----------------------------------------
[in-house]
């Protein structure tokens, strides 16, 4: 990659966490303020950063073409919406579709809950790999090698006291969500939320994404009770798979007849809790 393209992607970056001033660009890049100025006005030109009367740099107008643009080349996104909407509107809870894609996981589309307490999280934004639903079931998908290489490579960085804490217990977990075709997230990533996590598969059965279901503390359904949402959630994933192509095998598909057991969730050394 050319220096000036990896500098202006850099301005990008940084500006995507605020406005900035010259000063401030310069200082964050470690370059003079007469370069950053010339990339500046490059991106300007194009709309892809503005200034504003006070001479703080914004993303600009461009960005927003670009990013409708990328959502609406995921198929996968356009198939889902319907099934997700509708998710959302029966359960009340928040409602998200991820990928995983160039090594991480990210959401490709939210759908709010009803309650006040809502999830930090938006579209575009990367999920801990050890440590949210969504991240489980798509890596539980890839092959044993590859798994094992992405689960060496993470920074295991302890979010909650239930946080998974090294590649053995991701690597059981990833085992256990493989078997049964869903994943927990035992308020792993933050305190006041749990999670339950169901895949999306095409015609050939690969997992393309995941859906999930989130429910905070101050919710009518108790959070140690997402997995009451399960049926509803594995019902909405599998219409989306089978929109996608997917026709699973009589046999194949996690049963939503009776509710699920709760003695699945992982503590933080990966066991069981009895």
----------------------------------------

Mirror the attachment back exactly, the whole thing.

[in-house]
């Protein structure tokens, strides 16, 4: 990659966490303020950063073409919406579709809950790999090698006291969500939320994404009770798979007849809790 393209992607970056001033660009890049100025006005030109009367740099107008643009080349996104909407509107809870894609996981589309307490999280934004639903079931998908290489490579960085804490217990977990075709997230990533996590598969059965279901503390359904949402959630994933192509095998598909057991969730050394 050319220096000036990896500098202006850099301005990008940084500006995507605020406005900035010259000063401030310069200082964050470690370059003079007469370069950053010339990339500046490059991106300007194009709309892809503005200034504003006070001479703080914004993303600009461009960005927003670009990013409708990328959502609406995921198929996968356009198939889902319907099934997700509708998710959302029966359960009340928040409602998200991820990928995983160039090594991480990210959401490709939210759908709010009803309650006040809502999830930090938006579209575009990367999920801990050890440590949210969504991240489980798509890596539980890839092959044993590859798994094992992405689960060496993470920074295991302890979010909650239930946080998974090294590649053995991701690597059981990833085992256990493989078997049964869903994943927990035992308020792993933050305190006041749990999670339950169901895949999306095409015609050939690969997992393309995941859906999930989130429910905070101050919710009518108790959070140690997402997995009451399960049926509803594995019902909405599998219409989306089978929109996608997917026709699973009589046999194949996690049963939503009776509710699920709760003695699945992982503590933080990966066991069981009895």